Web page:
Many mathematicians are very fond of saying that, and it is only too true! You cannot learn maths without doing maths. In this post I’m going to explain some different ways you can find and try of doing maths for different learning purposes.
Many students starting to study mathematics need some time until they realise the exact role of formal definitions in (esp. pure) mathematics. I love how Lara Alcock puts it: “when mathematicians state a definition, they really mean it.” (How to Study for a Mathematics Degree, OUP 2012, Chapter 3). Continue reading
This year, in my Groups IA course in Cambridge, I am trying to sprinkle my lectures with useful facts about how to think about mathematics, how to learn mathematics, and how to develop good intuitions as well as good working habits. I will try to post these thoughts on this blog as I go along. Most of these ideas come from a brilliant book by Lara Alcock, “How to Study for a Mathematics Degree”. To quote from her introduction: “Part 1 could be called ‘Things that your mathematics lecturer might not think to tell you.'”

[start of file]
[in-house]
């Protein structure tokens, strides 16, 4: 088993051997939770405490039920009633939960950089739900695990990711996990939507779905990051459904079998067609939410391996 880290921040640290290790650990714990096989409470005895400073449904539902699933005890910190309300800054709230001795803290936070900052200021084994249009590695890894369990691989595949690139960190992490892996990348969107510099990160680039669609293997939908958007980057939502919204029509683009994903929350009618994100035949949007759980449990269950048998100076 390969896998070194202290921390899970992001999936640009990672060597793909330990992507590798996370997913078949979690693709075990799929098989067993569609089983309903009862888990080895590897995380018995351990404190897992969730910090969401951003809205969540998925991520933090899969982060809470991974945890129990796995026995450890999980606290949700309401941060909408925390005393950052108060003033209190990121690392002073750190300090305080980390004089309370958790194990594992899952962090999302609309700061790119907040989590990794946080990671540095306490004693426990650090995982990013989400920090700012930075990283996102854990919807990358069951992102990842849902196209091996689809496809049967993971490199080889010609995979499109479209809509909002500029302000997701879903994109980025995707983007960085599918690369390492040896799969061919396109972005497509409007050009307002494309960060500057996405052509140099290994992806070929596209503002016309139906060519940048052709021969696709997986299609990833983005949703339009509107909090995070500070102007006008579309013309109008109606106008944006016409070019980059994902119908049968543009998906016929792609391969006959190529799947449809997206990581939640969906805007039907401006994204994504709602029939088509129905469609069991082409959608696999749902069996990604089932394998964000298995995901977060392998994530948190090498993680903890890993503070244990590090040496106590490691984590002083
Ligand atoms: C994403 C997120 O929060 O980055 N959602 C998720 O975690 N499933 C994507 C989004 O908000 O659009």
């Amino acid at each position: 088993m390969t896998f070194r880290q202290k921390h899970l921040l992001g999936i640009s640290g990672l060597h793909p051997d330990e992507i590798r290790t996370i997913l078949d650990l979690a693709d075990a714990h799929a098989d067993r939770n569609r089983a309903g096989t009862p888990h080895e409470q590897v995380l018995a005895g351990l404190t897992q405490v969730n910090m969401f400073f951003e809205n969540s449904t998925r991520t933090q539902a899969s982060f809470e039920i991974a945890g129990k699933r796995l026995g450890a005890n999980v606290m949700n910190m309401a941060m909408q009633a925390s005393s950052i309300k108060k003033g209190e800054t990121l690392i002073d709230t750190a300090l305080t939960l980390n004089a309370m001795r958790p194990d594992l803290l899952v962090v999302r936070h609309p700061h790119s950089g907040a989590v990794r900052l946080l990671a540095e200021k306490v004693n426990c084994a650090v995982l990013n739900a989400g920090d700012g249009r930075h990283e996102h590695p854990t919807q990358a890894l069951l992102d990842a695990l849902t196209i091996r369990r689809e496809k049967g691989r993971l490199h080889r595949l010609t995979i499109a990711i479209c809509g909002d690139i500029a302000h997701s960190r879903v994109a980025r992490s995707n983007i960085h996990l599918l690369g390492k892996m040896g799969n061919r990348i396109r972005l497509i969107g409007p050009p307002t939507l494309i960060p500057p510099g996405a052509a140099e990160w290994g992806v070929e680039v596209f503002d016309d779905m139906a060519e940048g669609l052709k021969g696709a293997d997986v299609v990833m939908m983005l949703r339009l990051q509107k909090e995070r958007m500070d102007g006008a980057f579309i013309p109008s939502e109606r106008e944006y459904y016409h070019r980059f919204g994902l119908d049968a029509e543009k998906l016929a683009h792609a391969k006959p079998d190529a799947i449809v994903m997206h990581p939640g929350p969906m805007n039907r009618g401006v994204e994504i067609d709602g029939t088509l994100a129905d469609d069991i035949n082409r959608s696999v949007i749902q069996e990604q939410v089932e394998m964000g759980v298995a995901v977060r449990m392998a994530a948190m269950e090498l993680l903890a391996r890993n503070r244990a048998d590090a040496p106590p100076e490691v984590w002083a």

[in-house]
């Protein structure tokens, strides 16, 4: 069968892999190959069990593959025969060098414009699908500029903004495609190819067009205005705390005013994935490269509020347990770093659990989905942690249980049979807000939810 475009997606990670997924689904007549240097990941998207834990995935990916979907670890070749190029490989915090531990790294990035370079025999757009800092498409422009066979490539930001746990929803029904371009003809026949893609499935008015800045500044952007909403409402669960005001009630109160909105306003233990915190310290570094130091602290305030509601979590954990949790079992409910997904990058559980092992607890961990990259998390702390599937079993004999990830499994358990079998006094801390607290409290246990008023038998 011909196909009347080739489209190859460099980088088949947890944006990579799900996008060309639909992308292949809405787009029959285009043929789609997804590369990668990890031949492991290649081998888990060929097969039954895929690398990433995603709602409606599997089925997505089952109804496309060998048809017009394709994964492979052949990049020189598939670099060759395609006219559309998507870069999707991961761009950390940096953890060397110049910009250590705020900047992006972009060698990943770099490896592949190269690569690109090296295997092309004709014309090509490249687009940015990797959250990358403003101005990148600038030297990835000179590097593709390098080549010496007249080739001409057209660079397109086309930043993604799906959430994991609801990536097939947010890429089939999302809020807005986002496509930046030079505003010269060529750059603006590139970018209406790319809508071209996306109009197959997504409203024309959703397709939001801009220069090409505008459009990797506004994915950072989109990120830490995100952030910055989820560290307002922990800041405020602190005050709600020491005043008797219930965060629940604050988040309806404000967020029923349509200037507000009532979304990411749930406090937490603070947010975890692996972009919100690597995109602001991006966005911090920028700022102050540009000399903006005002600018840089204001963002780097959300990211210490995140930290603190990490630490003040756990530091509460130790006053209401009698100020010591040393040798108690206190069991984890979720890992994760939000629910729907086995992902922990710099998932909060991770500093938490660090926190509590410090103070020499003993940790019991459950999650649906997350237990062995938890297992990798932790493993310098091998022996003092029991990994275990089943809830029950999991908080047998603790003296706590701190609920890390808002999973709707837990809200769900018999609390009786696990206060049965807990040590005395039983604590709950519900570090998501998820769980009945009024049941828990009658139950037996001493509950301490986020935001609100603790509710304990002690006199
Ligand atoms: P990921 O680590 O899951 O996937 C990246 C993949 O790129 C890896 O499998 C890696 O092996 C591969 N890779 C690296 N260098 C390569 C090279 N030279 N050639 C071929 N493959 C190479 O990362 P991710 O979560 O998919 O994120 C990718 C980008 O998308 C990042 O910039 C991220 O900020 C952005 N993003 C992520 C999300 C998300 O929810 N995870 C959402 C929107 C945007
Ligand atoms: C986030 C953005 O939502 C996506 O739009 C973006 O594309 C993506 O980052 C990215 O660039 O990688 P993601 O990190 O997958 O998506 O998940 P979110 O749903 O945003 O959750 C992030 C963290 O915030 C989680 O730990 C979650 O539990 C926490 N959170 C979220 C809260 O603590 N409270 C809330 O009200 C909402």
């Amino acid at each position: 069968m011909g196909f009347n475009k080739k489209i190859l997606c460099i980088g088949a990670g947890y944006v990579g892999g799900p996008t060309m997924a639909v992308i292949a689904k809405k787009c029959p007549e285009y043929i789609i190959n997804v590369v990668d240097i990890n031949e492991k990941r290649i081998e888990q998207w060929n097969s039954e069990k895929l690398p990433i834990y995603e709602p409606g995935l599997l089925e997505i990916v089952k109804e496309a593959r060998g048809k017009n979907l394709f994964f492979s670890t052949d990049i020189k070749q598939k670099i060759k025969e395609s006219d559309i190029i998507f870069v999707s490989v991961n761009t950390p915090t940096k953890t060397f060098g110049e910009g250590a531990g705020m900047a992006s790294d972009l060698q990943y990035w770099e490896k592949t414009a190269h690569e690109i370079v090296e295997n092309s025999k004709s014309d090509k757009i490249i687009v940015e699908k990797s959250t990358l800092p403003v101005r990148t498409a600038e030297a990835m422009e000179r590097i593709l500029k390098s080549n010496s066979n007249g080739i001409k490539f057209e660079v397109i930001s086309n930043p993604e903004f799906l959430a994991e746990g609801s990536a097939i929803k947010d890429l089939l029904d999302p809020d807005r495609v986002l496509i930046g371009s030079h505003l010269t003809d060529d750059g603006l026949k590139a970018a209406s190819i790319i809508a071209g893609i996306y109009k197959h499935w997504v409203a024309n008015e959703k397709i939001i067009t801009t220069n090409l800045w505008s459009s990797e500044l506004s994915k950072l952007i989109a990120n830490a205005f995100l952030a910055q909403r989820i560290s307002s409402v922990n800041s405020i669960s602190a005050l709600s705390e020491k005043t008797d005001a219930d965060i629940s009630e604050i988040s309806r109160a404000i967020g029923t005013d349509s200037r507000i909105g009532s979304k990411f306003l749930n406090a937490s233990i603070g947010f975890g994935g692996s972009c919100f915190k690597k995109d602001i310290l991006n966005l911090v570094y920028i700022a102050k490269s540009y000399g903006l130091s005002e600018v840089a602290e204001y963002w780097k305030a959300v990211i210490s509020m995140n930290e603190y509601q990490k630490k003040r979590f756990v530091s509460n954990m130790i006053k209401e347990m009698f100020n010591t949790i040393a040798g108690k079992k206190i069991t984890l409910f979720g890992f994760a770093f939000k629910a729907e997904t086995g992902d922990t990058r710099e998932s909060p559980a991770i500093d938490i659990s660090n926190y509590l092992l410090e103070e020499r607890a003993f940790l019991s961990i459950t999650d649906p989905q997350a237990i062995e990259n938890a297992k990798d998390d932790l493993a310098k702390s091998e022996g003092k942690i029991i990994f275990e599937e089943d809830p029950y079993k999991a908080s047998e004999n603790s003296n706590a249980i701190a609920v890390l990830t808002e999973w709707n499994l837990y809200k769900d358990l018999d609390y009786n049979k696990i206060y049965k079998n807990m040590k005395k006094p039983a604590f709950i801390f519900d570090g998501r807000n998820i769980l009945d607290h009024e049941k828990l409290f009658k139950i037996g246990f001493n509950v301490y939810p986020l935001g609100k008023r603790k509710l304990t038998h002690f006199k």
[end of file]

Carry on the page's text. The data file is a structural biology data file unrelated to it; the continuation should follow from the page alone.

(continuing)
As I have been preparing for the new academic year over the past summer, I have been discovering the concepts of growth mindset and maths mindset mainly through the book “Mathematical Mindsets: Unleashing Students’ Potential through Creative Math, Inspiring Messages and Innovative Teaching” by Jo Boaler from Stanford. It is an amazing read and I cannot recommend it highly enough!
in which we find out about permutation properties of Möbius maps and start looking at cross-ratios.
in which we view Möbius maps via matrices, and compose geometrically meaningful maps.
in which we meet the unitary group and start exploring Möbius maps as transformations of the Riemann sphere.